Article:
No. 207 | January 14, 2011
Our theme this week
Films about ballerinas
You might expect a movie about a professional wrestler to be a hard-hitting, brutal affair. You might expect a movie about the ballet to be lighter, more refined entertainment. But you might be surprised to find the two films have a lot in common. The movies: The Wrestler and Black Swan. Both feature performers driven by demons and other forces, who in the end make the ultimate sacrifice for their craft. The two films are violent; the first is especially physical, the other, more psychological. Both are directed by Darren Aronofsky, and both happen to be very good.
Art can be subtle, art can be obvious. Black Swan is more the latter. With a plot centered on a production of Swan Lake, the imagery of black and white is as plain as in an old-time western. The key, though, is not the virtues of one over the other, but the need for both.
Natalie Portman is Nina, a young dancer with a chance for the lead in her company’s new ballet. Her technique is immaculate, and she’d be perfect for the role of the white swan, but in the view of her director, Thomas (a very good Vincent Cassel), she lacks the passion to perform the black swan. The story follows her development from perfect, fragile girl to confident artist willing to let herself go. The challenges she faces include Thomas, an imposing figure whose support can be frank to the point of abusive, and at times highly inappropriate; Lily (Mila Kunis), a new dancer with the company, who befriends Nina and loosens her up, but is a cunning rival; and Erica, her overbearing mother (a fearsome Barbara Hershey), a onetime dancer that stardom eluded, and the source of Nina’s considerable fears.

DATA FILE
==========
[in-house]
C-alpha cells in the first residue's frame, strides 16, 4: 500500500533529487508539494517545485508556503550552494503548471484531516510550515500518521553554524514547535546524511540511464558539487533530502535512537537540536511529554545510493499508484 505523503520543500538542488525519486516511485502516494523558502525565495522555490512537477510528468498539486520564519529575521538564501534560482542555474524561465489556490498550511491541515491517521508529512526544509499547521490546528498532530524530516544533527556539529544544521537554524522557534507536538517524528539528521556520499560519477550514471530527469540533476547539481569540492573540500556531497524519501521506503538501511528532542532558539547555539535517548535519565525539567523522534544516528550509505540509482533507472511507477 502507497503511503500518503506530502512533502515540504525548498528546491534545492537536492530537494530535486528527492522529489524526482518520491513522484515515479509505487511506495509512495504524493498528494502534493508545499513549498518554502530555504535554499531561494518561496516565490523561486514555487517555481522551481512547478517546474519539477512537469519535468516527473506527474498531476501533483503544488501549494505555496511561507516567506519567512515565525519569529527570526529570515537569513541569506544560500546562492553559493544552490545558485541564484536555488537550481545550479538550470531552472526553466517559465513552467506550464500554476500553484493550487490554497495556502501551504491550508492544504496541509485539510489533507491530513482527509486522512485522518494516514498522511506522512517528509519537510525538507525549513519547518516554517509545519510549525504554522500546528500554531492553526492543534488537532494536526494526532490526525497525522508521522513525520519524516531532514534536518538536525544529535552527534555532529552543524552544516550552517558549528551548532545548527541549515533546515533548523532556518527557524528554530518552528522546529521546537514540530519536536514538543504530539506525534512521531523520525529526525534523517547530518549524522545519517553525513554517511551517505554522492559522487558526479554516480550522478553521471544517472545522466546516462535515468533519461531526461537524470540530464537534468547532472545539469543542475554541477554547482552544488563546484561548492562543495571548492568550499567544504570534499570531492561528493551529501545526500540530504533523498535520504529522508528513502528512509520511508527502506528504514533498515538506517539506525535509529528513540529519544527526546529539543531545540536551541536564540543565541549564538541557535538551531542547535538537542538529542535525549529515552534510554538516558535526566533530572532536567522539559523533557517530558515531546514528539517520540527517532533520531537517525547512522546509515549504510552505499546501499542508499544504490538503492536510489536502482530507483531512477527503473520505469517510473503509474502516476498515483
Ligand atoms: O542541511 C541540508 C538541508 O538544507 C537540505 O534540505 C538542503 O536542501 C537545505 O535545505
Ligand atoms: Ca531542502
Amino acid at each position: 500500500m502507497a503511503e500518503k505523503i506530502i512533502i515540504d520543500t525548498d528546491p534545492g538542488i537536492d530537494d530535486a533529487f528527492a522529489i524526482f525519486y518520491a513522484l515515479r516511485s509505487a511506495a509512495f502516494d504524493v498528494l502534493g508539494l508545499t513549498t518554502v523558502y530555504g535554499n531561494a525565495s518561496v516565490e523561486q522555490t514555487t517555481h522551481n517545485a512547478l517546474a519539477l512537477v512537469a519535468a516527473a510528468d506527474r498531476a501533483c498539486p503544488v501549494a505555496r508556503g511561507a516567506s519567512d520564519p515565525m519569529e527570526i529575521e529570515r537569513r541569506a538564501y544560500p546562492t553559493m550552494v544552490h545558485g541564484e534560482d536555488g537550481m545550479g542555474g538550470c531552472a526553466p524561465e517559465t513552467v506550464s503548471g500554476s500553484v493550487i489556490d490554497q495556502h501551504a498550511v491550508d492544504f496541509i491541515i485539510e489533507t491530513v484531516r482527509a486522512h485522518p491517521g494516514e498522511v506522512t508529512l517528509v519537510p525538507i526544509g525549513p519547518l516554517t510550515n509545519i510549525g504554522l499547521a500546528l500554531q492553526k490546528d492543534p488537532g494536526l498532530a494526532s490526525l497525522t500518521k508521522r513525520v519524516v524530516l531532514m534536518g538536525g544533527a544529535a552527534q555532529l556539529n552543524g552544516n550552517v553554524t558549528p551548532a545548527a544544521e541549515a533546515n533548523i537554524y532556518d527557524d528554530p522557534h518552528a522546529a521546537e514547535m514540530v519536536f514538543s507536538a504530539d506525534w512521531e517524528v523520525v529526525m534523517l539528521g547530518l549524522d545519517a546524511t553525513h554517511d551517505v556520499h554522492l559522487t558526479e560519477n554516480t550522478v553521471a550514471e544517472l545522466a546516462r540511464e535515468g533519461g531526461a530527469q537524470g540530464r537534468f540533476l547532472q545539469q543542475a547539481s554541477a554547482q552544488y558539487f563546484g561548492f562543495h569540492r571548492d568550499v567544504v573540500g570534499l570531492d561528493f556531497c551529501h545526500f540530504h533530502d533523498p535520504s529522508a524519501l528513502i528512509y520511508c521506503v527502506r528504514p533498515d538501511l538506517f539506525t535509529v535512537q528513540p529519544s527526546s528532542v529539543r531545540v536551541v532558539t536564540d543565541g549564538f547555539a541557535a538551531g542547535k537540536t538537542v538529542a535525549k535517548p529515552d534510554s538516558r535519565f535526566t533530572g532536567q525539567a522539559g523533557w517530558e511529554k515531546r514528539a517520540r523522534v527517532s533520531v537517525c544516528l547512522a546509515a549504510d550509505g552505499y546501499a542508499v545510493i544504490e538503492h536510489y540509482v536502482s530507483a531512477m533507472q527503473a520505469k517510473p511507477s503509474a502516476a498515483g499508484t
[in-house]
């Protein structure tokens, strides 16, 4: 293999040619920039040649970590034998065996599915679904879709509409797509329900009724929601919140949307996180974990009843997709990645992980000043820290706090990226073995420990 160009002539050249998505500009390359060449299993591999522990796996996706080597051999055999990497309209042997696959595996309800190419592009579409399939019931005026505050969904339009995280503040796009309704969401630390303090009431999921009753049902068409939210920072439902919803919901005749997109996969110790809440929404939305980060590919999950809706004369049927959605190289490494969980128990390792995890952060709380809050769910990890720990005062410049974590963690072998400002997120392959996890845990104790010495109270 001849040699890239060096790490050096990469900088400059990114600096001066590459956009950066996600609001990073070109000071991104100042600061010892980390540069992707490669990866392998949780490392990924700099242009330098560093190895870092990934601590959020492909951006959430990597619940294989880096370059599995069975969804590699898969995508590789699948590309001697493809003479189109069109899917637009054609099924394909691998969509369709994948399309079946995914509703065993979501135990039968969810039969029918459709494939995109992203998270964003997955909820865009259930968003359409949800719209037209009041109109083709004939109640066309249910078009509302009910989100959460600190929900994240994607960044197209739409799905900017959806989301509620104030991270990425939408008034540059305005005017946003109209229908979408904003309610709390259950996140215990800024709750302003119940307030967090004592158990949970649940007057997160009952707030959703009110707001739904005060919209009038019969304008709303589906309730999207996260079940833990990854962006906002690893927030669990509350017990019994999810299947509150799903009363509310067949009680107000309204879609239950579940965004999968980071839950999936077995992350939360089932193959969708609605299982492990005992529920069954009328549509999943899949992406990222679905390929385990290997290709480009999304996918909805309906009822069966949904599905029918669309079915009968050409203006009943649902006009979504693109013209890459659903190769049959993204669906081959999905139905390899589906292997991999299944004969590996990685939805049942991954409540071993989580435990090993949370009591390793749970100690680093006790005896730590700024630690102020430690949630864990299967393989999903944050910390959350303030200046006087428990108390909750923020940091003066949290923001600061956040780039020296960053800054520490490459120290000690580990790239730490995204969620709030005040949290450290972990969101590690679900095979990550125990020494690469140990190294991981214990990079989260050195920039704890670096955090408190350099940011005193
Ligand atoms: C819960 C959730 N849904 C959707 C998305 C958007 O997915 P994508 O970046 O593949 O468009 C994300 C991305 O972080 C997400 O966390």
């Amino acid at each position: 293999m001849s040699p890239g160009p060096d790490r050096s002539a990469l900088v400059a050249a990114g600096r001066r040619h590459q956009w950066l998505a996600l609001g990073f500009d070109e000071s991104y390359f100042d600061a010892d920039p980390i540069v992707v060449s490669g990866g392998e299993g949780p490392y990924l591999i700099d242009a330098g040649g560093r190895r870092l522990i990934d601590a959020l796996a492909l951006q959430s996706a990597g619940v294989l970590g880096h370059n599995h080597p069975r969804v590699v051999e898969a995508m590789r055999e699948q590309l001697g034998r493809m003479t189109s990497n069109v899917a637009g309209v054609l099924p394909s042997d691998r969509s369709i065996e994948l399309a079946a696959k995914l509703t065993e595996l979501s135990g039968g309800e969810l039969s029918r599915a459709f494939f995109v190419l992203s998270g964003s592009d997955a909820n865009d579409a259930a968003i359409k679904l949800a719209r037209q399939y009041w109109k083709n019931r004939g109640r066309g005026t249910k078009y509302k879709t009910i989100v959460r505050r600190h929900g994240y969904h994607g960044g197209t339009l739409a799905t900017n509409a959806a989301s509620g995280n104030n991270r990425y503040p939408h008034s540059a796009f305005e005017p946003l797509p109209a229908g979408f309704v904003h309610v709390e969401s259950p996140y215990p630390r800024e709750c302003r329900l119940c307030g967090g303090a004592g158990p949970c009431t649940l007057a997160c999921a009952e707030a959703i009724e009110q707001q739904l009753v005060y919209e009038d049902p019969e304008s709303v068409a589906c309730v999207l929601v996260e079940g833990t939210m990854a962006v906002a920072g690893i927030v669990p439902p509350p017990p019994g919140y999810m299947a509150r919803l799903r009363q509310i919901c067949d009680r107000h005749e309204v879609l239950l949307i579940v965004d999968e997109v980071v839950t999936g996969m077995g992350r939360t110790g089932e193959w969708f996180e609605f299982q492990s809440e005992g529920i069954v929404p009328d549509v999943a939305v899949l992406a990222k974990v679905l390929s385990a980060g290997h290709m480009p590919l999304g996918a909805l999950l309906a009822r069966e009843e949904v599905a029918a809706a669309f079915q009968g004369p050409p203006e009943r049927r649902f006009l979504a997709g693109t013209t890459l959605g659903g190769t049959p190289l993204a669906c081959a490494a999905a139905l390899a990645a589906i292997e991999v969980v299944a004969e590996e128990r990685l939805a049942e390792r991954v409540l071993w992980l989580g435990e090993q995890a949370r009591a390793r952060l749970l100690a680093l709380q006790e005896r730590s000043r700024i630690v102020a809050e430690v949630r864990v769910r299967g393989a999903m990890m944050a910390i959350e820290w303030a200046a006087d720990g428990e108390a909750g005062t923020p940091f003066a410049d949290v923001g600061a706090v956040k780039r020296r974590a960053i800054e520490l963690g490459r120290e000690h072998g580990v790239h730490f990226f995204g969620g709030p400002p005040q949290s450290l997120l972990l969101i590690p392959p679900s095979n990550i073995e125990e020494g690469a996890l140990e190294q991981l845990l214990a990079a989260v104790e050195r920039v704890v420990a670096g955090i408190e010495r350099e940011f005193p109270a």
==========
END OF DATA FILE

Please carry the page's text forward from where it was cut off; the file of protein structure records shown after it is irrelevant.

Aronofsky provides a detailed examination of Nina’s psyche. At times the view is subtle, at times, fantastical, and even where the film goes over the top, I found the internal logic of the story and characters to be bulletproof. To its credit, the film doesn’t take the easy way out. It’s true to its own conceits.
This and the week’s other two films have a few similarities. Black Swan‘s technique-versus-passion theme can be found in The Turning Point. But Black Swan is closer to The Red Shoes. Both have story-within-a-story elements, with the identities of a ballerina and her role merging in captivating and tragic ways. The Red Shoes borrows from a fairy tale, Black Swan from the world of horror, and each tells a tale about a beautiful and talented ballerina that makes for a mesmerizing, unforgettable movie.
(More poster art for Black Swan here.)